Anonymous said...

i agree it is not fair to prejudge,there are many loving stepmothers who face hostile stepchildren.Evil stepmothers do exist and they start out as gold diggers,divide and conquer.My evil stepmother lost me when my father was diagnosed with alzhiemers disease.In a similar situation I would be concerned for my husband,instead it was all about her needs which included moving him several hundred kilometers away from those who loved him.He passed away recently,and after being generously provide for for the rest of her life she had him cremated and left at the funeral home for us to collect and return to his hometown and family.We were shocked to collect a cardboard box.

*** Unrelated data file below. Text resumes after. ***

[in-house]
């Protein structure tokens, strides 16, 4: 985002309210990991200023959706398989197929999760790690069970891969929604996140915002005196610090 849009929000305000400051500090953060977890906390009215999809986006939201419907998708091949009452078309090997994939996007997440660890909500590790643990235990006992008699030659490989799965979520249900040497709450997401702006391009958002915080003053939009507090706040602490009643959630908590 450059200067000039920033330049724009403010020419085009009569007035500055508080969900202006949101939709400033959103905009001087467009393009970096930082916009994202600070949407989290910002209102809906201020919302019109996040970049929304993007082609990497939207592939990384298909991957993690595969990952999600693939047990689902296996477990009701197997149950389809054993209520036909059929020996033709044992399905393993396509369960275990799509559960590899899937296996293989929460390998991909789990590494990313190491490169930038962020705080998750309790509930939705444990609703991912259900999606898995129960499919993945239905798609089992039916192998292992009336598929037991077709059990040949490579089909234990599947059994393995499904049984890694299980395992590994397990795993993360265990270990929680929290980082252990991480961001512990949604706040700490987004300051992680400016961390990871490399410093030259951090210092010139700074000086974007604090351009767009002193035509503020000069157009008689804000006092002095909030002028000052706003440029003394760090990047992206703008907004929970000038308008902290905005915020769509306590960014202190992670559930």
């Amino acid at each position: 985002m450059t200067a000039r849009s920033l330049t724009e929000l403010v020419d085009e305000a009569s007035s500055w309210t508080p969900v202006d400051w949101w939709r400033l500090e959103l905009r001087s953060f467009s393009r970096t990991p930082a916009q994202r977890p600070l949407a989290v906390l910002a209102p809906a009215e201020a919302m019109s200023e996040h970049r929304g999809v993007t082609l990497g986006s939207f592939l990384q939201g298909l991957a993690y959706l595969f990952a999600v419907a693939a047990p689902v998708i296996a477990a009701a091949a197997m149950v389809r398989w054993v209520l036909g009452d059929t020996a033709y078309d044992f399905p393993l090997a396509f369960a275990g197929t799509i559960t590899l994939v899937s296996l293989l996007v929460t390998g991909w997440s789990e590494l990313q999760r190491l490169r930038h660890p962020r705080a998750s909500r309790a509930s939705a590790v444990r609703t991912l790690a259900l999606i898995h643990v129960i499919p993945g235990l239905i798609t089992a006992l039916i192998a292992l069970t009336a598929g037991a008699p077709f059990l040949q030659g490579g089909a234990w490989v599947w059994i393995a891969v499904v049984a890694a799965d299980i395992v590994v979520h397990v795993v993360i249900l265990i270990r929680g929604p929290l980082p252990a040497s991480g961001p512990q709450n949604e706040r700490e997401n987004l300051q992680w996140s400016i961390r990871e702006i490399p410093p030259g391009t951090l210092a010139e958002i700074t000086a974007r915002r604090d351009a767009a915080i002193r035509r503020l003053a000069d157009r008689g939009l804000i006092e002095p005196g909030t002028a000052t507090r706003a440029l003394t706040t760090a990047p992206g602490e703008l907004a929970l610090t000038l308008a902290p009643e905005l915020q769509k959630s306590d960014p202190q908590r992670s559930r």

Anonymous said...

...my father raised hell if we spent money foolishly...after he made his fortune...he left us for a gold-digger that has spent most of his money on her children and grandchildren...she has undermined and interfered with what little long-distance phone relationship I could maintain with him...she is the most selfish-greediest person I could ever imagine...than she tells me how unfair it has all been